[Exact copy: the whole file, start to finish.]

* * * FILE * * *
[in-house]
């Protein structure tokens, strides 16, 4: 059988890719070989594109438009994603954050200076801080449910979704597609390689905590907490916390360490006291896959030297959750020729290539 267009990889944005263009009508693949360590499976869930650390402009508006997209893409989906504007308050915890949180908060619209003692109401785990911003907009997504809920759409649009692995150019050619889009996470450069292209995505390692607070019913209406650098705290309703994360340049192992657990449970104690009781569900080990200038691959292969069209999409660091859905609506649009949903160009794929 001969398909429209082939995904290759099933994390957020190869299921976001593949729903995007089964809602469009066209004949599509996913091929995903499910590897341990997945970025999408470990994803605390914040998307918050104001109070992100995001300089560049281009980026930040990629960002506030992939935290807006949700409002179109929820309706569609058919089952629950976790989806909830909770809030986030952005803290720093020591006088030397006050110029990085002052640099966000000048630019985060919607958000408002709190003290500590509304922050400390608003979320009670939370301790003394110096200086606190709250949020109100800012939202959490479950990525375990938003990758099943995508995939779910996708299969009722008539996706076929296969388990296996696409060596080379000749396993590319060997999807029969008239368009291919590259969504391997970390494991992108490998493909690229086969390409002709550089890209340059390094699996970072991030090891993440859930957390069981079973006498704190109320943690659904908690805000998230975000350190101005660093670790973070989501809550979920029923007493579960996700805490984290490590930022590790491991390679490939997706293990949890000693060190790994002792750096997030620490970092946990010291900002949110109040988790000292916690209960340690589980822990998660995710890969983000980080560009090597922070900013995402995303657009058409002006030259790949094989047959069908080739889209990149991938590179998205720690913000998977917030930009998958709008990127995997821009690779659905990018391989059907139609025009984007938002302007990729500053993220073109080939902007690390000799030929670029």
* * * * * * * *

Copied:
[in-house]
């Protein structure tokens, strides 16, 4: 059988890719070989594109438009994603954050200076801080449910979704597609390689905590907490916390360490006291896959030297959750020729290539 267009990889944005263009009508693949360590499976869930650390402009508006997209893409989906504007308050915890949180908060619209003692109401785990911003907009997504809920759409649009692995150019050619889009996470450069292209995505390692607070019913209406650098705290309703994360340049192992657990449970104690009781569900080990200038691959292969069209999409660091859905609506649009949903160009794929 001969398909429209082939995904290759099933994390957020190869299921976001593949729903995007089964809602469009066209004949599509996913091929995903499910590897341990997945970025999408470990994803605390914040998307918050104001109070992100995001300089560049281009980026930040990629960002506030992939935290807006949700409002179109929820309706569609058919089952629950976790989806909830909770809030986030952005803290720093020591006088030397006050110029990085002052640099966000000048630019985060919607958000408002709190003290500590509304922050400390608003979320009670939370301790003394110096200086606190709250949020109100800012939202959490479950990525375990938003990758099943995508995939779910996708299969009722008539996706076929296969388990296996696409060596080379000749396993590319060997999807029969008239368009291919590259969504391997970390494991992108490998493909690229086969390409002709550089890209340059390094699996970072991030090891993440859930957390069981079973006498704190109320943690659904908690805000998230975000350190101005660093670790973070989501809550979920029923007493579960996700805490984290490590930022590790491991390679490939997706293990949890000693060190790994002792750096997030620490970092946990010291900002949110109040988790000292916690209960340690589980822990998660995710890969983000980080560009090597922070900013995402995303657009058409002006030259790949094989047959069908080739889209990149991938590179998205720690913000998977917030930009998958709008990127995997821009690779659905990018391989059907139609025009984007938002302007990729500053993220073109080939902007690390000799030929670029």